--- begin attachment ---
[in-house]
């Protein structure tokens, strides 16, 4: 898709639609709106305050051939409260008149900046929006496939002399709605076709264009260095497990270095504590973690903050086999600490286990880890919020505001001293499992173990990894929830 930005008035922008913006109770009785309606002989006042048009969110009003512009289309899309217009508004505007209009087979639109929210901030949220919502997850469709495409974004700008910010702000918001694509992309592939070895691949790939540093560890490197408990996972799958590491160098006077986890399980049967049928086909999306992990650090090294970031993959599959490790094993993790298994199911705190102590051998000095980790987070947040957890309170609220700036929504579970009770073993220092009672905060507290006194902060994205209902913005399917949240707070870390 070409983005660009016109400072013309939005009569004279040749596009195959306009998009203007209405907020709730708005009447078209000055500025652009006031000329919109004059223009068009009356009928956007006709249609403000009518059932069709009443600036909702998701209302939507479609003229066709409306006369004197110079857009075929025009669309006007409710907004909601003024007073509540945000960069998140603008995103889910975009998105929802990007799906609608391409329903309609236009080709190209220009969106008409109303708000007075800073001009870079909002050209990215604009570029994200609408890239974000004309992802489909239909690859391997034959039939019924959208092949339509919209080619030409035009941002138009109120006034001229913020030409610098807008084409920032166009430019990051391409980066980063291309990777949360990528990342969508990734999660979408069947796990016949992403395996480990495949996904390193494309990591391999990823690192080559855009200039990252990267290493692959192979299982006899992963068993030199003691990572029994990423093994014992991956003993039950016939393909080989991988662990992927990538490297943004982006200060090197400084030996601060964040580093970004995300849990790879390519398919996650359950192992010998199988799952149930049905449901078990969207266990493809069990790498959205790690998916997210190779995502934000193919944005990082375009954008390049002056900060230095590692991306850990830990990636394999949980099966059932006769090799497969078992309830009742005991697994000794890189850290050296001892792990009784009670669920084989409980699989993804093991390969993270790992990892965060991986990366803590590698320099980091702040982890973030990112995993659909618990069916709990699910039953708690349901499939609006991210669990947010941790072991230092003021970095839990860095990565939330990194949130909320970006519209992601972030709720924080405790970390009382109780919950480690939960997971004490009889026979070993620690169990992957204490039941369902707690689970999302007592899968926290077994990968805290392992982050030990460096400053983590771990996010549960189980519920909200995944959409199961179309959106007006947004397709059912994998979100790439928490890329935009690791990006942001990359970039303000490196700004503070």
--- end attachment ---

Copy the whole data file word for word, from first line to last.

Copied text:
[in-house]
């Protein structure tokens, strides 16, 4: 898709639609709106305050051939409260008149900046929006496939002399709605076709264009260095497990270095504590973690903050086999600490286990880890919020505001001293499992173990990894929830 930005008035922008913006109770009785309606002989006042048009969110009003512009289309899309217009508004505007209009087979639109929210901030949220919502997850469709495409974004700008910010702000918001694509992309592939070895691949790939540093560890490197408990996972799958590491160098006077986890399980049967049928086909999306992990650090090294970031993959599959490790094993993790298994199911705190102590051998000095980790987070947040957890309170609220700036929504579970009770073993220092009672905060507290006194902060994205209902913005399917949240707070870390 070409983005660009016109400072013309939005009569004279040749596009195959306009998009203007209405907020709730708005009447078209000055500025652009006031000329919109004059223009068009009356009928956007006709249609403000009518059932069709009443600036909702998701209302939507479609003229066709409306006369004197110079857009075929025009669309006007409710907004909601003024007073509540945000960069998140603008995103889910975009998105929802990007799906609608391409329903309609236009080709190209220009969106008409109303708000007075800073001009870079909002050209990215604009570029994200609408890239974000004309992802489909239909690859391997034959039939019924959208092949339509919209080619030409035009941002138009109120006034001229913020030409610098807008084409920032166009430019990051391409980066980063291309990777949360990528990342969508990734999660979408069947796990016949992403395996480990495949996904390193494309990591391999990823690192080559855009200039990252990267290493692959192979299982006899992963068993030199003691990572029994990423093994014992991956003993039950016939393909080989991988662990992927990538490297943004982006200060090197400084030996601060964040580093970004995300849990790879390519398919996650359950192992010998199988799952149930049905449901078990969207266990493809069990790498959205790690998916997210190779995502934000193919944005990082375009954008390049002056900060230095590692991306850990830990990636394999949980099966059932006769090799497969078992309830009742005991697994000794890189850290050296001892792990009784009670669920084989409980699989993804093991390969993270790992990892965060991986990366803590590698320099980091702040982890973030990112995993659909618990069916709990699910039953708690349901499939609006991210669990947010941790072991230092003021970095839990860095990565939330990194949130909320970006519209992601972030709720924080405790970390009382109780919950480690939960997971004490009889026979070993620690169990992957204490039941369902707690689970999302007592899968926290077994990968805290392992982050030990460096400053983590771990996010549960189980519920909200995944959409199961179309959106007006947004397709059912994998979100790439928490890329935009690791990006942001990359970039303000490196700004503070």